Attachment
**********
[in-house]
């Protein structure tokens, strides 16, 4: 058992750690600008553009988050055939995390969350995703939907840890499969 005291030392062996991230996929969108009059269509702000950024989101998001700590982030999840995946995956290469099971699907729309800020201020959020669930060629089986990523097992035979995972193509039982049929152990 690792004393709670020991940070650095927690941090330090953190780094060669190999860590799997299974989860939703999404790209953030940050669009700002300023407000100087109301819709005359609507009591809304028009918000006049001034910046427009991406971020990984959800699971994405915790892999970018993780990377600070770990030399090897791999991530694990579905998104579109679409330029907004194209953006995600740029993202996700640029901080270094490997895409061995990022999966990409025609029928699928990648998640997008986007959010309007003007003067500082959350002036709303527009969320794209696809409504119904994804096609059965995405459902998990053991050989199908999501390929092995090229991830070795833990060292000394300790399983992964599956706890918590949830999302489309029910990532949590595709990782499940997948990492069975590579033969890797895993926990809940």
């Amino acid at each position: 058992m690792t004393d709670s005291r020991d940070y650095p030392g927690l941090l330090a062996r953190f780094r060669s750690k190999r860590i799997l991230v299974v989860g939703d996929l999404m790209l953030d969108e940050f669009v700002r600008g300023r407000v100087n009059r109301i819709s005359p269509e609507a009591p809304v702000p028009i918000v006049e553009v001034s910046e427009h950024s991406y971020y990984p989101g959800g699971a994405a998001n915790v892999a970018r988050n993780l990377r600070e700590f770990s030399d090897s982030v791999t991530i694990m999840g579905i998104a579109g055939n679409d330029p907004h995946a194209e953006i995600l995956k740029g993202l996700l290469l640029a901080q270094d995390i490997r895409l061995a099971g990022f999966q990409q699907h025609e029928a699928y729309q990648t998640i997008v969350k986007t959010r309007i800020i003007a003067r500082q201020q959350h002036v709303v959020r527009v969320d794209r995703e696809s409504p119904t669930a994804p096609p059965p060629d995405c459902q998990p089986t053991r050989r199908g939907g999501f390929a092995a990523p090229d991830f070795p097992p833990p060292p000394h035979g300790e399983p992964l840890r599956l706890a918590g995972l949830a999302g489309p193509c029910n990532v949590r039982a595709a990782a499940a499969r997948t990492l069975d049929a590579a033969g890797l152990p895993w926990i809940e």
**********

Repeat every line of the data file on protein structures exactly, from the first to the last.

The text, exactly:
[in-house]
């Protein structure tokens, strides 16, 4: 058992750690600008553009988050055939995390969350995703939907840890499969 005291030392062996991230996929969108009059269509702000950024989101998001700590982030999840995946995956290469099971699907729309800020201020959020669930060629089986990523097992035979995972193509039982049929152990 690792004393709670020991940070650095927690941090330090953190780094060669190999860590799997299974989860939703999404790209953030940050669009700002300023407000100087109301819709005359609507009591809304028009918000006049001034910046427009991406971020990984959800699971994405915790892999970018993780990377600070770990030399090897791999991530694990579905998104579109679409330029907004194209953006995600740029993202996700640029901080270094490997895409061995990022999966990409025609029928699928990648998640997008986007959010309007003007003067500082959350002036709303527009969320794209696809409504119904994804096609059965995405459902998990053991050989199908999501390929092995090229991830070795833990060292000394300790399983992964599956706890918590949830999302489309029910990532949590595709990782499940997948990492069975590579033969890797895993926990809940």
């Amino acid at each position: 058992m690792t004393d709670s005291r020991d940070y650095p030392g927690l941090l330090a062996r953190f780094r060669s750690k190999r860590i799997l991230v299974v989860g939703d996929l999404m790209l953030d969108e940050f669009v700002r600008g300023r407000v100087n009059r109301i819709s005359p269509e609507a009591p809304v702000p028009i918000v006049e553009v001034s910046e427009h950024s991406y971020y990984p989101g959800g699971a994405a998001n915790v892999a970018r988050n993780l990377r600070e700590f770990s030399d090897s982030v791999t991530i694990m999840g579905i998104a579109g055939n679409d330029p907004h995946a194209e953006i995600l995956k740029g993202l996700l290469l640029a901080q270094d995390i490997r895409l061995a099971g990022f999966q990409q699907h025609e029928a699928y729309q990648t998640i997008v969350k986007t959010r309007i800020i003007a003067r500082q201020q959350h002036v709303v959020r527009v969320d794209r995703e696809s409504p119904t669930a994804p096609p059965p060629d995405c459902q998990p089986t053991r050989r199908g939907g999501f390929a092995a990523p090229d991830f070795p097992p833990p060292p000394h035979g300790e399983p992964l840890r599956l706890a918590g995972l949830a999302g489309p193509c029910n990532v949590r039982a595709a990782a499940a499969r997948t990492l069975d049929a590579a033969g890797l152990p895993w926990i809940e």